Clinical value of patient-specific three-dimensional printing of congenital heart disease: Quantitative and qualitative assessments
|dc.identifier.citation||Lau, I. and Liu, D. and Xu, L. and Fan, Z. and Sun, Z. 2018. Clinical value of patient-specific three-dimensional printing of congenital heart disease: Quantitative and qualitative assessments. PLoS ONE. 13 (3): Article ID e0194333.|
Objective: Current diagnostic assessment tools remain suboptimal in demonstrating complex morphology of congenital heart disease (CHD). This limitation has posed several challenges in preoperative planning, communication in medical practice, and medical education. This study aims to investigate the dimensional accuracy and the clinical value of 3D printed model of CHD in the above three areas. Methods: Using cardiac computed tomography angiography (CCTA) data, a patient-specific 3D model of a 20-month-old boy with double outlet right ventricle was printed in Tango Plus material. Pearson correlation coefficient was used to evaluate correlation of the quantitative measurements taken at analogous anatomical locations between the CCTA images pre- and post-3D printing. Qualitative analysis was conducted by distributing surveys to six health professionals (two radiologists, two cardiologists and two cardiac surgeons) and three medical academics to assess the clinical value of the 3D printed model in these three areas. Results: Excellent correlation (r = 0.99) was noted in the measurements between CCTA and 3D printed model, with a mean difference of 0.23 mm. Four out of six health professionals found the model to be useful in facilitating preoperative planning, while all of them thought that the model would be invaluable in enhancing patient-doctor communication. All three medical academics found the model to be helpful in teaching, and thought that the students will be able to learn the pathology quicker with better understanding. Conclusion: The complex cardiac anatomy can be accurately replicated in flexible material using 3D printing technology. 3D printed heart models could serve as an excellent tool in facilitating preoperative planning, communication in medical practice, and medical education, although further studies with inclusion of more clinical cases are needed.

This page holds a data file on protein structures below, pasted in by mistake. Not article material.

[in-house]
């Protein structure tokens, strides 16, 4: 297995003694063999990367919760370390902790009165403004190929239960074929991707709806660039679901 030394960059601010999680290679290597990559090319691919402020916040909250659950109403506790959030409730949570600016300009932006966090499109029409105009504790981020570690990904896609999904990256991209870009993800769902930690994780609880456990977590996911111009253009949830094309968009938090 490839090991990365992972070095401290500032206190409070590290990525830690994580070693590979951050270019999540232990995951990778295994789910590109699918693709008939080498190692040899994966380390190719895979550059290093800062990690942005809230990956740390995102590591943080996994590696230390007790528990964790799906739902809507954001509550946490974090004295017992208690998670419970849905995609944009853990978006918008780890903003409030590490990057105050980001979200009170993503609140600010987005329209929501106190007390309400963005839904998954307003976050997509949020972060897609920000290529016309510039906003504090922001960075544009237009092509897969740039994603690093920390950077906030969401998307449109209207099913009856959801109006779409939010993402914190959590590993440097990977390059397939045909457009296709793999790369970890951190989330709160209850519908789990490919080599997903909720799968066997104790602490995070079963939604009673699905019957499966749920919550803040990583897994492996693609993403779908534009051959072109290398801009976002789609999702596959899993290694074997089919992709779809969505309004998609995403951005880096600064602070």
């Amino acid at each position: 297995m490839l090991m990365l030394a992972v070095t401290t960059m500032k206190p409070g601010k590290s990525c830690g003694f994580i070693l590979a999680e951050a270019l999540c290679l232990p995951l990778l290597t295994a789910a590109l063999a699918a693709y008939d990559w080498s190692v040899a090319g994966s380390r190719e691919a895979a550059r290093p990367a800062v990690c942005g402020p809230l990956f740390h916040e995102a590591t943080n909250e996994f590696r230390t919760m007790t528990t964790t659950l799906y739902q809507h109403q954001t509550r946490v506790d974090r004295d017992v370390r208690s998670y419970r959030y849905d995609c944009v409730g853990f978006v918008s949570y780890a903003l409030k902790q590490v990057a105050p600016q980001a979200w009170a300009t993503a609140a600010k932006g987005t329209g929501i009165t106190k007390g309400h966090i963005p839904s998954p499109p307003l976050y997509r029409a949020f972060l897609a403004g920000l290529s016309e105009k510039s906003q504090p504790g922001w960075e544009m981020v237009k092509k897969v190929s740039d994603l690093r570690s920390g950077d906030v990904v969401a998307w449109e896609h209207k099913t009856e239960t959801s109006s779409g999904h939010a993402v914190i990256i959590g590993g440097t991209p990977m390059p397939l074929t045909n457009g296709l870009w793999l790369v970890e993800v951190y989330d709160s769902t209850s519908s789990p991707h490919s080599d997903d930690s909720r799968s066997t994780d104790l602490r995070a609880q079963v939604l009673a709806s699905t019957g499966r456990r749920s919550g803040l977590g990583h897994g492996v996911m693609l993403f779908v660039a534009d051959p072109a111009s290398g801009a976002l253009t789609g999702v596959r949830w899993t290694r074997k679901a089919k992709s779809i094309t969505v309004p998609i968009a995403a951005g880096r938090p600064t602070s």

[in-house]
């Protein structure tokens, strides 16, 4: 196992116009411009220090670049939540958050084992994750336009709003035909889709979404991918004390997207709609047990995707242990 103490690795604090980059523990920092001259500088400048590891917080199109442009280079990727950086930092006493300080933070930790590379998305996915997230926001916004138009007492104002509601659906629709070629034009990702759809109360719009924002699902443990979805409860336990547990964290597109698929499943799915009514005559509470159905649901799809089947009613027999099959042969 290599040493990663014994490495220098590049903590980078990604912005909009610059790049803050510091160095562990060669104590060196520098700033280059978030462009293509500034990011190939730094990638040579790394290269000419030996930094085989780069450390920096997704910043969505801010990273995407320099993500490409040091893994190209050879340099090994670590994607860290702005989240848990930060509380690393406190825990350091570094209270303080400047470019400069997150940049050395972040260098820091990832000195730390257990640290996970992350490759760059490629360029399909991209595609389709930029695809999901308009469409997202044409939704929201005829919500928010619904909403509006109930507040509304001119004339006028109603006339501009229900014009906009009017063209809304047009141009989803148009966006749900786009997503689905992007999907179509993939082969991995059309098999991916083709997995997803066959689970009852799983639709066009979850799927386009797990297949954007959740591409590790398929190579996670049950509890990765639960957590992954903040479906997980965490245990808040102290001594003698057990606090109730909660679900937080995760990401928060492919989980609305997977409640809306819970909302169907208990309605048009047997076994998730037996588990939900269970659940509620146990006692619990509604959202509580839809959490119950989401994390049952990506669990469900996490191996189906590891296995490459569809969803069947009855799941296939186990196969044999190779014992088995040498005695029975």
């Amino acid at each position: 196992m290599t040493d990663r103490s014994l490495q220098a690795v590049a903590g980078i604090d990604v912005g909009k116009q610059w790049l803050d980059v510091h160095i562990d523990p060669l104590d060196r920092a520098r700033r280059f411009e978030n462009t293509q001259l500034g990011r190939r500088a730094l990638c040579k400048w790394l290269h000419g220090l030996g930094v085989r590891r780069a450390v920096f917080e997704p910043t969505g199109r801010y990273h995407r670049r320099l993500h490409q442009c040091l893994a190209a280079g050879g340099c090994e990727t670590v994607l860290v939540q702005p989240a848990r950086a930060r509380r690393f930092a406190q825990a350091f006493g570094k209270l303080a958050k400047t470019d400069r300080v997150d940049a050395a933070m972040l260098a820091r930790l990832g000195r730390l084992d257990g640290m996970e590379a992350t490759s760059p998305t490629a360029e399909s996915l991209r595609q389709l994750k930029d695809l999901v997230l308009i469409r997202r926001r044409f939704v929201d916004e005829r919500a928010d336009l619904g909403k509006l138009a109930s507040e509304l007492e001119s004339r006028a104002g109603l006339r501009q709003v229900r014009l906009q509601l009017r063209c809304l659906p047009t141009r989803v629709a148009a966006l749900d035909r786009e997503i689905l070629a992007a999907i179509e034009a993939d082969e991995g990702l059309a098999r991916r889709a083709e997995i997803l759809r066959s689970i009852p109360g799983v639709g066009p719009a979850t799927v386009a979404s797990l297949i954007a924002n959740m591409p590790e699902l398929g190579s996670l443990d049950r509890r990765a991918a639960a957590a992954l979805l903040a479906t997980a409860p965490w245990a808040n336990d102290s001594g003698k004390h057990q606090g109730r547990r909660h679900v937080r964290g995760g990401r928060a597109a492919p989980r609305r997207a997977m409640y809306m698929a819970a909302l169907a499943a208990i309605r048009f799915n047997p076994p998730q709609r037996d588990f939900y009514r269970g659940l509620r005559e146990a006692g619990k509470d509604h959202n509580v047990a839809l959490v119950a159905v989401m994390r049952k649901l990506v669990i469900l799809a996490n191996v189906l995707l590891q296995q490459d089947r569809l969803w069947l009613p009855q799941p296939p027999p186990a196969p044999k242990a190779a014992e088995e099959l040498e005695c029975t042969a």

|dc.publisher||Public Library of Science|
|dc.title||Clinical value of patient-specific three-dimensional printing of congenital heart disease: Quantitative and qualitative assessments|
|curtin.department||School of Molecular and Life Sciences (MLS)|